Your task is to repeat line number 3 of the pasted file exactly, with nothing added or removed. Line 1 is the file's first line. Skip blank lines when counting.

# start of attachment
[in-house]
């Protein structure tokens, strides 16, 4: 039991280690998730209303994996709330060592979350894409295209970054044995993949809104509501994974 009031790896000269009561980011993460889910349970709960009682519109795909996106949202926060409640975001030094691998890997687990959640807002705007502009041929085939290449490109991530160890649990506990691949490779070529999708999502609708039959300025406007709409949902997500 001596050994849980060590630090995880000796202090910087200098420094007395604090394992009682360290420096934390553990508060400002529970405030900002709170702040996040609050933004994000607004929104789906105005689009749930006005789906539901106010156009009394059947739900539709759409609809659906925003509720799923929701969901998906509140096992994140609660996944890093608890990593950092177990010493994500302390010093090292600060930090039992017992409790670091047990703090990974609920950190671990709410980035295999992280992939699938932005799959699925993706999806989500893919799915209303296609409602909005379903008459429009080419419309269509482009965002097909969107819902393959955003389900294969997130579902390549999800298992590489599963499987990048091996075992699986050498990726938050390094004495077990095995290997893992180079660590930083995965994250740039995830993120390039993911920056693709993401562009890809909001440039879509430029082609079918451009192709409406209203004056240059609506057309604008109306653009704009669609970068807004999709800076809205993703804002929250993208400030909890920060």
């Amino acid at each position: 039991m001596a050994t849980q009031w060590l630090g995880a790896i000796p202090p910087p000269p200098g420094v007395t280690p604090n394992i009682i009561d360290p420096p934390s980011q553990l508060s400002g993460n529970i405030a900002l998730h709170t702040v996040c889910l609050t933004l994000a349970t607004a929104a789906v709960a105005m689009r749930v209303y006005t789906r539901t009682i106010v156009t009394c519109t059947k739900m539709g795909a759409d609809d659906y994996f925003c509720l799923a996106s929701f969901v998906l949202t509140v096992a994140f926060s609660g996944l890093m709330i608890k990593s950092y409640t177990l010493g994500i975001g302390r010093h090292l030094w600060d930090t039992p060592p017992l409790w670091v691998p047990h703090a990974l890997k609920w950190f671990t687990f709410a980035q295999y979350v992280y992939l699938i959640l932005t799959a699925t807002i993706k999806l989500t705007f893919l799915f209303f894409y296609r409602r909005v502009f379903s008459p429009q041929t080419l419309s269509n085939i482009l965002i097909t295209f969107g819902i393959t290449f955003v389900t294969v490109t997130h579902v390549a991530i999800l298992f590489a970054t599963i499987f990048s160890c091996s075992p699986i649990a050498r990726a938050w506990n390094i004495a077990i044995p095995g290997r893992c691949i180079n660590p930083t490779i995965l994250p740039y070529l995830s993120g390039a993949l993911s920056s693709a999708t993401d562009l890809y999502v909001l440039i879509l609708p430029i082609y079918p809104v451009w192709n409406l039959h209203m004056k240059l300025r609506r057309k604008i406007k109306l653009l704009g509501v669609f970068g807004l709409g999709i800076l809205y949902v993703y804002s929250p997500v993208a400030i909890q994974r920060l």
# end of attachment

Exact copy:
């Amino acid at each position: 039991m001596a050994t849980q009031w060590l630090g995880a790896i000796p202090p910087p000269p200098g420094v007395t280690p604090n394992i009682i009561d360290p420096p934390s980011q553990l508060s400002g993460n529970i405030a900002l998730h709170t702040v996040c889910l609050t933004l994000a349970t607004a929104a789906v709960a105005m689009r749930v209303y006005t789906r539901t009682i106010v156009t009394c519109t059947k739900m539709g795909a759409d609809d659906y994996f925003c509720l799923a996106s929701f969901v998906l949202t509140v096992a994140f926060s609660g996944l890093m709330i608890k990593s950092y409640t177990l010493g994500i975001g302390r010093h090292l030094w600060d930090t039992p060592p017992l409790w670091v691998p047990h703090a990974l890997k609920w950190f671990t687990f709410a980035q295999y979350v992280y992939l699938i959640l932005t799959a699925t807002i993706k999806l989500t705007f893919l799915f209303f894409y296609r409602r909005v502009f379903s008459p429009q041929t080419l419309s269509n085939i482009l965002i097909t295209f969107g819902i393959t290449f955003v389900t294969v490109t997130h579902v390549a991530i999800l298992f590489a970054t599963i499987f990048s160890c091996s075992p699986i649990a050498r990726a938050w506990n390094i004495a077990i044995p095995g290997r893992c691949i180079n660590p930083t490779i995965l994250p740039y070529l995830s993120g390039a993949l993911s920056s693709a999708t993401d562009l890809y999502v909001l440039i879509l609708p430029i082609y079918p809104v451009w192709n409406l039959h209203m004056k240059l300025r609506r057309k604008i406007k109306l653009l704009g509501v669609f970068g807004l709409g999709i800076l809205y949902v993703y804002s929250p997500v993208a400030i909890q994974r920060l």